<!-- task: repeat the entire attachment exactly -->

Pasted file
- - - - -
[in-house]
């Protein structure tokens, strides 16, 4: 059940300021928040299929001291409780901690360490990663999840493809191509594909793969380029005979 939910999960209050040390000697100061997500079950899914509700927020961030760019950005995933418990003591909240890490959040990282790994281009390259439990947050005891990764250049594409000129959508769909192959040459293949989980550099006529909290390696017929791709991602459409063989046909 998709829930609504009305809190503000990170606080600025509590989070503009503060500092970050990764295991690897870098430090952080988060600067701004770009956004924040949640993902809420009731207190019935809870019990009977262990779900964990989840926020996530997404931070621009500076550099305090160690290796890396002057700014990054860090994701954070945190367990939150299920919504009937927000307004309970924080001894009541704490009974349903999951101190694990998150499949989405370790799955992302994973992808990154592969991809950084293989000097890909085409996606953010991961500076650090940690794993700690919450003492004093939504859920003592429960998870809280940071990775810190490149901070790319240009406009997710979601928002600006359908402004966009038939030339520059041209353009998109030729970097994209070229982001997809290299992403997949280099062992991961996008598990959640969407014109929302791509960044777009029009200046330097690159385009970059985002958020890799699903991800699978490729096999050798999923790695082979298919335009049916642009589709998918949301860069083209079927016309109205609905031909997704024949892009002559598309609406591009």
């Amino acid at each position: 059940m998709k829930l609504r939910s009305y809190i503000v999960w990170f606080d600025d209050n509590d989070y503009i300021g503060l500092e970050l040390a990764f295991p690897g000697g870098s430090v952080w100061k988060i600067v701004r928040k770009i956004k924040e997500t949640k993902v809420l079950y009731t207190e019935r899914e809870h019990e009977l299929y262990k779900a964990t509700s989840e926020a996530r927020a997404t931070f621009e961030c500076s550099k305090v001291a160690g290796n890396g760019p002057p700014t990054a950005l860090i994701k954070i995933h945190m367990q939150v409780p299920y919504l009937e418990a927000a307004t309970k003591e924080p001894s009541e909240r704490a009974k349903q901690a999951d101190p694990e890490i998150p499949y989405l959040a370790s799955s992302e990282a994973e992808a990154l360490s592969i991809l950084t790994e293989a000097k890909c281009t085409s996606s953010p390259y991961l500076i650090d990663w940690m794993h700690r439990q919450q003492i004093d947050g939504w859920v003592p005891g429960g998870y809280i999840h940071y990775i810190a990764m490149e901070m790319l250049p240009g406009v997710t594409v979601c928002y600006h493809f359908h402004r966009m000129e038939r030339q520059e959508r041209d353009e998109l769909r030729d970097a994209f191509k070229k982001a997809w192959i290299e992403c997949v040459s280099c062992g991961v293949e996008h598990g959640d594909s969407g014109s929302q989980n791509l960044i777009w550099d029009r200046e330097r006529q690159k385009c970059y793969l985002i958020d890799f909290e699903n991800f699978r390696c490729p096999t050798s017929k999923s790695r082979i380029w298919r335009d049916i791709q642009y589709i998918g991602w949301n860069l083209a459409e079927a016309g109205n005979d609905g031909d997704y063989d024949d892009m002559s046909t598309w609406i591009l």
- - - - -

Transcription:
[in-house]
């Protein structure tokens, strides 16, 4: 059940300021928040299929001291409780901690360490990663999840493809191509594909793969380029005979 939910999960209050040390000697100061997500079950899914509700927020961030760019950005995933418990003591909240890490959040990282790994281009390259439990947050005891990764250049594409000129959508769909192959040459293949989980550099006529909290390696017929791709991602459409063989046909 998709829930609504009305809190503000990170606080600025509590989070503009503060500092970050990764295991690897870098430090952080988060600067701004770009956004924040949640993902809420009731207190019935809870019990009977262990779900964990989840926020996530997404931070621009500076550099305090160690290796890396002057700014990054860090994701954070945190367990939150299920919504009937927000307004309970924080001894009541704490009974349903999951101190694990998150499949989405370790799955992302994973992808990154592969991809950084293989000097890909085409996606953010991961500076650090940690794993700690919450003492004093939504859920003592429960998870809280940071990775810190490149901070790319240009406009997710979601928002600006359908402004966009038939030339520059041209353009998109030729970097994209070229982001997809290299992403997949280099062992991961996008598990959640969407014109929302791509960044777009029009200046330097690159385009970059985002958020890799699903991800699978490729096999050798999923790695082979298919335009049916642009589709998918949301860069083209079927016309109205609905031909997704024949892009002559598309609406591009």
């Amino acid at each position: 059940m998709k829930l609504r939910s009305y809190i503000v999960w990170f606080d600025d209050n509590d989070y503009i300021g503060l500092e970050l040390a990764f295991p690897g000697g870098s430090v952080w100061k988060i600067v701004r928040k770009i956004k924040e997500t949640k993902v809420l079950y009731t207190e019935r899914e809870h019990e009977l299929y262990k779900a964990t509700s989840e926020a996530r927020a997404t931070f621009e961030c500076s550099k305090v001291a160690g290796n890396g760019p002057p700014t990054a950005l860090i994701k954070i995933h945190m367990q939150v409780p299920y919504l009937e418990a927000a307004t309970k003591e924080p001894s009541e909240r704490a009974k349903q901690a999951d101190p694990e890490i998150p499949y989405l959040a370790s799955s992302e990282a994973e992808a990154l360490s592969i991809l950084t790994e293989a000097k890909c281009t085409s996606s953010p390259y991961l500076i650090d990663w940690m794993h700690r439990q919450q003492i004093d947050g939504w859920v003592p005891g429960g998870y809280i999840h940071y990775i810190a990764m490149e901070m790319l250049p240009g406009v997710t594409v979601c928002y600006h493809f359908h402004r966009m000129e038939r030339q520059e959508r041209d353009e998109l769909r030729d970097a994209f191509k070229k982001a997809w192959i290299e992403c997949v040459s280099c062992g991961v293949e996008h598990g959640d594909s969407g014109s929302q989980n791509l960044i777009w550099d029009r200046e330097r006529q690159k385009c970059y793969l985002i958020d890799f909290e699903n991800f699978r390696c490729p096999t050798s017929k999923s790695r082979i380029w298919r335009d049916i791709q642009y589709i998918g991602w949301n860069l083209a459409e079927a016309g109205n005979d609905g031909d997704y063989d024949d892009m002559s046909t598309w609406i591009l």